Above The three cousins now running the show: Michael Gaviña, Lisette Gaviña Lopez and Frank Gaviña.
The business is precious to the Gaviña family. Coffee has been in their bloodline since 1870, when Lisette’s great grandfather and great uncle were coffee growers in the mountains of southern Cuba. Lisette’s grandfather, Francisco Gaviña, followed in their footsteps and made coffee his life.
But in 1960 after the Cuban revolution, the Gaviña family left everything behind, fleeing from Cuba to Spain with a suitcase and the equivalent of $150 in cash. The socialist party in power confiscated their land and property. After the Bay of Pigs invasion, it was clear to the Gaviñas that things in Cuba weren’t going to change. They emigrated to the United States, first to Miami and then to LA in 1963.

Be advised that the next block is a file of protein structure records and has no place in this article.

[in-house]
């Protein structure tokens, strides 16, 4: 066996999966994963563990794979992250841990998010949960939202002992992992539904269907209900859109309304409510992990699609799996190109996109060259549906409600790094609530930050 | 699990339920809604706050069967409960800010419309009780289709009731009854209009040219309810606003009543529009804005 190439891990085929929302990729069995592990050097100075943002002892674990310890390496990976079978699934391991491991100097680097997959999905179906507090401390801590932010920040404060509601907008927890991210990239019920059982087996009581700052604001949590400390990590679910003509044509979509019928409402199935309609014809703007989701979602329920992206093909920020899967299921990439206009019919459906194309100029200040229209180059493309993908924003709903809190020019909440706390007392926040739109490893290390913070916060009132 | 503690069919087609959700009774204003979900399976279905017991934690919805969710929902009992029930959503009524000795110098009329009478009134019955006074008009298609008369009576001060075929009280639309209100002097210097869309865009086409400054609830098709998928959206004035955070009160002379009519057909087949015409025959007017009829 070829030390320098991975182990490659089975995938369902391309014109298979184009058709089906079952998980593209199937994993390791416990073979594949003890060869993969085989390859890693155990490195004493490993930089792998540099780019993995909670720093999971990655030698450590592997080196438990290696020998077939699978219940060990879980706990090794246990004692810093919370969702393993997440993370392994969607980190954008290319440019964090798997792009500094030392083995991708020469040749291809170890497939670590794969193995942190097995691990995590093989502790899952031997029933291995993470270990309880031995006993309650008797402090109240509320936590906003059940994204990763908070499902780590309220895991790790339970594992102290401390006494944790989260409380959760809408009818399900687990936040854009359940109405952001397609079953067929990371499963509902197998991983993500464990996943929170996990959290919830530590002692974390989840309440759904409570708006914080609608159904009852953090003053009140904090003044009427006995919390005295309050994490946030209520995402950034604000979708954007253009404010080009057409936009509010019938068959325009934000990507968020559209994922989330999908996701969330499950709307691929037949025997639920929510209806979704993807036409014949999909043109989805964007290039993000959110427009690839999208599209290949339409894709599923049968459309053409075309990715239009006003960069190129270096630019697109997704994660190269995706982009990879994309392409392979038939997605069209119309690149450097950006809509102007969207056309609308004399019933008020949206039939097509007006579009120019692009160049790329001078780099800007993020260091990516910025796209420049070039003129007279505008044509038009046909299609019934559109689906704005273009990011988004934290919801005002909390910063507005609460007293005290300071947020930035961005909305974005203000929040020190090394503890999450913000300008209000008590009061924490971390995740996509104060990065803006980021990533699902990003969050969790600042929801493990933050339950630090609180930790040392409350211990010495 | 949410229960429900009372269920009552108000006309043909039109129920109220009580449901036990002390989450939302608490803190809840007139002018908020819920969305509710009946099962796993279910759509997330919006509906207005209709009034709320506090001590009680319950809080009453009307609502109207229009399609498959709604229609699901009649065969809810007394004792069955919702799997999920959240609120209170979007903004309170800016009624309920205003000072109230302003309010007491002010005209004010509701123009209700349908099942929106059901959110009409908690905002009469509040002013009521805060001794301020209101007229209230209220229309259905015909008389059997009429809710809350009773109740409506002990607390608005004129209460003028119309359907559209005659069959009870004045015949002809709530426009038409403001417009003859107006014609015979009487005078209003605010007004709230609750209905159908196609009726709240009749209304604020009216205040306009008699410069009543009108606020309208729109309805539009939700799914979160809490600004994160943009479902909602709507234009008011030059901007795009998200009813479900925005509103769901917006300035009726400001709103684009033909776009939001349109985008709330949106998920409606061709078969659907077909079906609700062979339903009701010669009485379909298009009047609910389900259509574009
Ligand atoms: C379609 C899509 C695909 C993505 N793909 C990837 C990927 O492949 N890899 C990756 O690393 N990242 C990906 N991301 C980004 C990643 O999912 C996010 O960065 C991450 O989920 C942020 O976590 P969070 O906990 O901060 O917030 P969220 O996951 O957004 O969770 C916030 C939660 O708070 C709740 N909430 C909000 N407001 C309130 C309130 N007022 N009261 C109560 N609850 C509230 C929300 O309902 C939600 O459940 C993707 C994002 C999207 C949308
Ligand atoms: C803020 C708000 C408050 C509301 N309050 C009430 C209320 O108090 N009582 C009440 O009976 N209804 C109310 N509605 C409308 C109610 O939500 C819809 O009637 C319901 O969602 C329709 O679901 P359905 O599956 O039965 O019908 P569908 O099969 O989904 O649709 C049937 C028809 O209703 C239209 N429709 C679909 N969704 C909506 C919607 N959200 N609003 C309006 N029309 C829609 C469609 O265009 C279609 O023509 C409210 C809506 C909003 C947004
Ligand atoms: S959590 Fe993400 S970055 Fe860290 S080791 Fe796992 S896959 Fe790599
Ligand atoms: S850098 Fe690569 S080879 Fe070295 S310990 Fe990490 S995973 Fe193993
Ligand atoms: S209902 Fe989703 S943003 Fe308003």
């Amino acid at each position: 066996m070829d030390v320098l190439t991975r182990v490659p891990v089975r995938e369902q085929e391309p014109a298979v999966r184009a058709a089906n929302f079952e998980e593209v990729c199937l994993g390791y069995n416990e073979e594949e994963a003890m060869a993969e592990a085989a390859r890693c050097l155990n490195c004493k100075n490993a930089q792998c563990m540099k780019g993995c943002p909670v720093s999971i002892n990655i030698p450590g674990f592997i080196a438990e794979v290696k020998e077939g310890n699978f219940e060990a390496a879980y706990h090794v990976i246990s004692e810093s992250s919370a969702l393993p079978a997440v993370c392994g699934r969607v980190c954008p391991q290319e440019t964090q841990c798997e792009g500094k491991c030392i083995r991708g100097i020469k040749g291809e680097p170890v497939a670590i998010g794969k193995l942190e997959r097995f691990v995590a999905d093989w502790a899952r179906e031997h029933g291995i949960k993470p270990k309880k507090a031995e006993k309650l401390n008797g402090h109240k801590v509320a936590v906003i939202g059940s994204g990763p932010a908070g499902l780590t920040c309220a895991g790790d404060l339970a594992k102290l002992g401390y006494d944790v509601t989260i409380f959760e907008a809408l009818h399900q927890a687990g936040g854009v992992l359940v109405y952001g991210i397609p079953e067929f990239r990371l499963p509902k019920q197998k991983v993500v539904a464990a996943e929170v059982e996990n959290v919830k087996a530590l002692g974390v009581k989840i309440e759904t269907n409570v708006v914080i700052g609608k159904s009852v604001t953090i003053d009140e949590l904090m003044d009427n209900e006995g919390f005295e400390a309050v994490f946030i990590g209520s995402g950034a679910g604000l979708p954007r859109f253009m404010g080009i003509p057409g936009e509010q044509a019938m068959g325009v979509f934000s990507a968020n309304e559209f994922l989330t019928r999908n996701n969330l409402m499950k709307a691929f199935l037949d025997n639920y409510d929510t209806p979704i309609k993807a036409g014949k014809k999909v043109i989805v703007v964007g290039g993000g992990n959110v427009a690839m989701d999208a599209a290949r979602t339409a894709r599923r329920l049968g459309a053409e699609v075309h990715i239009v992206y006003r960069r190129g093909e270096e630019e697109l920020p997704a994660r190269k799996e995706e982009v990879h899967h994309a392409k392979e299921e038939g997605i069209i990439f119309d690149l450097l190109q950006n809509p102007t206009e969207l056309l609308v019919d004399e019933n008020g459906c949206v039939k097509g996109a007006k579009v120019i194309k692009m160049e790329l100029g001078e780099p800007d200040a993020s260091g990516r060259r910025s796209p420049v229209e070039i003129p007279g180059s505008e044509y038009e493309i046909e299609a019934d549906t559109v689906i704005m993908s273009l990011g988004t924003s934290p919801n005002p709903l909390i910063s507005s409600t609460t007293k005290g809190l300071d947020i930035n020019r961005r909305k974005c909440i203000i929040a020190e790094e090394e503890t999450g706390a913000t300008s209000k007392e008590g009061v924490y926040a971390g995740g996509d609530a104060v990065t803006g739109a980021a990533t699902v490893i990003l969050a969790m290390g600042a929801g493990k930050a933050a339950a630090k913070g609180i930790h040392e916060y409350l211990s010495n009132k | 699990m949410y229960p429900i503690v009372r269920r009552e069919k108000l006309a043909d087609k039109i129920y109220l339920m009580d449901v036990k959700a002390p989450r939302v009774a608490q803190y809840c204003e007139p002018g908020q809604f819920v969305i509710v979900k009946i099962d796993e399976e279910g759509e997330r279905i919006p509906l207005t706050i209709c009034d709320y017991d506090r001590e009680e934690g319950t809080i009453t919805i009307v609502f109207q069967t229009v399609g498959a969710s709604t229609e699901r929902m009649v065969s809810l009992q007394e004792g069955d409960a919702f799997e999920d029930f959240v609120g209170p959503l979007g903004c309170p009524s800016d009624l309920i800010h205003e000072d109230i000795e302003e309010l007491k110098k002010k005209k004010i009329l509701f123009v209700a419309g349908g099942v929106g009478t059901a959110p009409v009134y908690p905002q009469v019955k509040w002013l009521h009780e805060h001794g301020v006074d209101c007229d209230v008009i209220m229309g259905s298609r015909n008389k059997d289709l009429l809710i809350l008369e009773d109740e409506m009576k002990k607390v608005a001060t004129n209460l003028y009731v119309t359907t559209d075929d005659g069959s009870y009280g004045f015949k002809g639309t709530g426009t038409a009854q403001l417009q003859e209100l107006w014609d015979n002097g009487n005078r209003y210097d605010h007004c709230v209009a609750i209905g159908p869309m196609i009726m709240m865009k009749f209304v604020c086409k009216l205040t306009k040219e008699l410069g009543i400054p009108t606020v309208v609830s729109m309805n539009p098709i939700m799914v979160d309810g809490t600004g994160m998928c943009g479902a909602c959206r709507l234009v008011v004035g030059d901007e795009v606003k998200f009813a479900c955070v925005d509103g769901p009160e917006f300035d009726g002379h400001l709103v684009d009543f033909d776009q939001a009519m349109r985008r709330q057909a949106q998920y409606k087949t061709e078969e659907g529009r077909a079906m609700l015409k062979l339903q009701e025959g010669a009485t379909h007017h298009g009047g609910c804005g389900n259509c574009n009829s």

The family had to start over with what little they had. Francisco, who was already in his 60s, became a porter at The French Cafe in Montebello (now closed); Lisette’s father and uncles also worked various jobs there as waiters, dishwashers and bussers. “They all banded together and worked to survive,” says Lisette. “But my grandfather’s dream had always been to get back into the coffee business.”
In 1967, Francisco was able to procure a roaster from a Bob’s Big Boy restaurant in Carlsbad. He and his family dismantled the machine, put it in a truck and brought it to Vernon, where they reassembled it in their 1,100-square-foot commercial space.
It took time for Francisco and his children to grow the brand. Lisette’s father, José, would juggle school while working at a restaurant and finishing the night off at the coffee facility. “For the first five years of the business, none of them took a salary,” says Lisette.